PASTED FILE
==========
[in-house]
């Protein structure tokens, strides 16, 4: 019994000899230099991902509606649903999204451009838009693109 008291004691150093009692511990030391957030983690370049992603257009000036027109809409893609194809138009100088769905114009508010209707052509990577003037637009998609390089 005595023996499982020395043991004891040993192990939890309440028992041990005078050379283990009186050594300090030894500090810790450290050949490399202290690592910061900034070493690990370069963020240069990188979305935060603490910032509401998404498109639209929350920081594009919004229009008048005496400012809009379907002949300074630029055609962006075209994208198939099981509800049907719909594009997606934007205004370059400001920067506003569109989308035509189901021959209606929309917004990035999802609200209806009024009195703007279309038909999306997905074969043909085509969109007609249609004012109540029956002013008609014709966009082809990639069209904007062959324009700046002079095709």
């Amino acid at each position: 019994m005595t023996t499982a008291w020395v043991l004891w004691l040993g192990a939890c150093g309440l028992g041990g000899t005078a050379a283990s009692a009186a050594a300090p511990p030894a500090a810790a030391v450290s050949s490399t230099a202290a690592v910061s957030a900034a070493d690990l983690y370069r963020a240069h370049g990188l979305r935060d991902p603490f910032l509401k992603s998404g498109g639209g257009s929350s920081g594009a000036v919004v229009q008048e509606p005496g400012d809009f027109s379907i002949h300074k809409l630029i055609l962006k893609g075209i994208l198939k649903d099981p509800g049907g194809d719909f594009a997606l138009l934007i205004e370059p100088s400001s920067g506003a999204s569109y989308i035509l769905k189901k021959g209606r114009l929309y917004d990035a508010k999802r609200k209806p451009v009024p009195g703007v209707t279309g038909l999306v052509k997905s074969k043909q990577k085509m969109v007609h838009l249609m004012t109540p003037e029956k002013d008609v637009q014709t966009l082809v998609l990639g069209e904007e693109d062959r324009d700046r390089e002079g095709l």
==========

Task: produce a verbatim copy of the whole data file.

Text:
[in-house]
């Protein structure tokens, strides 16, 4: 019994000899230099991902509606649903999204451009838009693109 008291004691150093009692511990030391957030983690370049992603257009000036027109809409893609194809138009100088769905114009508010209707052509990577003037637009998609390089 005595023996499982020395043991004891040993192990939890309440028992041990005078050379283990009186050594300090030894500090810790450290050949490399202290690592910061900034070493690990370069963020240069990188979305935060603490910032509401998404498109639209929350920081594009919004229009008048005496400012809009379907002949300074630029055609962006075209994208198939099981509800049907719909594009997606934007205004370059400001920067506003569109989308035509189901021959209606929309917004990035999802609200209806009024009195703007279309038909999306997905074969043909085509969109007609249609004012109540029956002013008609014709966009082809990639069209904007062959324009700046002079095709």
């Amino acid at each position: 019994m005595t023996t499982a008291w020395v043991l004891w004691l040993g192990a939890c150093g309440l028992g041990g000899t005078a050379a283990s009692a009186a050594a300090p511990p030894a500090a810790a030391v450290s050949s490399t230099a202290a690592v910061s957030a900034a070493d690990l983690y370069r963020a240069h370049g990188l979305r935060d991902p603490f910032l509401k992603s998404g498109g639209g257009s929350s920081g594009a000036v919004v229009q008048e509606p005496g400012d809009f027109s379907i002949h300074k809409l630029i055609l962006k893609g075209i994208l198939k649903d099981p509800g049907g194809d719909f594009a997606l138009l934007i205004e370059p100088s400001s920067g506003a999204s569109y989308i035509l769905k189901k021959g209606r114009l929309y917004d990035a508010k999802r609200k209806p451009v009024p009195g703007v209707t279309g038909l999306v052509k997905s074969k043909q990577k085509m969109v007609h838009l249609m004012t109540p003037e029956k002013d008609v637009q014709t966009l082809v998609l990639g069209e904007e693109d062959r324009d700046r390089e002079g095709l």